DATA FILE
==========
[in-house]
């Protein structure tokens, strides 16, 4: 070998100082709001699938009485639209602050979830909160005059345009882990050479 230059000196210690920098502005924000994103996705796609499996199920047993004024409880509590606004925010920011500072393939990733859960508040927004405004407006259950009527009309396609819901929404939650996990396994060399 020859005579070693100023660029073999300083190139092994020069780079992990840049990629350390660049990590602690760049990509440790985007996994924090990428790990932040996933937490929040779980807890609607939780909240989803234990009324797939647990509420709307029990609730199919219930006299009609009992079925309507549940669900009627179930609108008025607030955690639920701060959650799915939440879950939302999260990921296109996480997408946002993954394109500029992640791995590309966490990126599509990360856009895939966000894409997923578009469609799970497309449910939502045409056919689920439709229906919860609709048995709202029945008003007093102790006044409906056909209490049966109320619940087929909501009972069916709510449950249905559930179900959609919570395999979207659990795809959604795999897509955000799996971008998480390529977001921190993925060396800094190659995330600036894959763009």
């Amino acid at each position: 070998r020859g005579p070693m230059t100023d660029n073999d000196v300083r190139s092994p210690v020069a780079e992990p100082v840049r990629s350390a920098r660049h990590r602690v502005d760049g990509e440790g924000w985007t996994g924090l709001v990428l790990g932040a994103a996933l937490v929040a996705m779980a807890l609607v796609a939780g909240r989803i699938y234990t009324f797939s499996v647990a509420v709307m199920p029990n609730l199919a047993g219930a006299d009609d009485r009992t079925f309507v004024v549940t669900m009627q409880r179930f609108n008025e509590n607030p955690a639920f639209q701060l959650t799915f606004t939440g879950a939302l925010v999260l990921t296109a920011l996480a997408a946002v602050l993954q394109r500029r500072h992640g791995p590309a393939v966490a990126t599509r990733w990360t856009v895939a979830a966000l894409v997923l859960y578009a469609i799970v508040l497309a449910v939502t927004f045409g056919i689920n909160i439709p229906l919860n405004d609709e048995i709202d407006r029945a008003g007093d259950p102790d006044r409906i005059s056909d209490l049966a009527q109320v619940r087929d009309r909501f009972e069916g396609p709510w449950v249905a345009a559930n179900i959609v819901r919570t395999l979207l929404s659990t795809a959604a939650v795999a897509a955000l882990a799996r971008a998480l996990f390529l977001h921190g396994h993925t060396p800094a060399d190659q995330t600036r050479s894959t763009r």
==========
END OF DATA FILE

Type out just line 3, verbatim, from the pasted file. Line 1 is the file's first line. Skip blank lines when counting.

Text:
């Amino acid at each position: 070998r020859g005579p070693m230059t100023d660029n073999d000196v300083r190139s092994p210690v020069a780079e992990p100082v840049r990629s350390a920098r660049h990590r602690v502005d760049g990509e440790g924000w985007t996994g924090l709001v990428l790990g932040a994103a996933l937490v929040a996705m779980a807890l609607v796609a939780g909240r989803i699938y234990t009324f797939s499996v647990a509420v709307m199920p029990n609730l199919a047993g219930a006299d009609d009485r009992t079925f309507v004024v549940t669900m009627q409880r179930f609108n008025e509590n607030p955690a639920f639209q701060l959650t799915f606004t939440g879950a939302l925010v999260l990921t296109a920011l996480a997408a946002v602050l993954q394109r500029r500072h992640g791995p590309a393939v966490a990126t599509r990733w990360t856009v895939a979830a966000l894409v997923l859960y578009a469609i799970v508040l497309a449910v939502t927004f045409g056919i689920n909160i439709p229906l919860n405004d609709e048995i709202d407006r029945a008003g007093d259950p102790d006044r409906i005059s056909d209490l049966a009527q109320v619940r087929d009309r909501f009972e069916g396609p709510w449950v249905a345009a559930n179900i959609v819901r919570t395999l979207l929404s659990t795809a959604a939650v795999a897509a955000l882990a799996r971008a998480l996990f390529l977001h921190g396994h993925t060396p800094a060399d190659q995330t600036r050479s894959t763009r």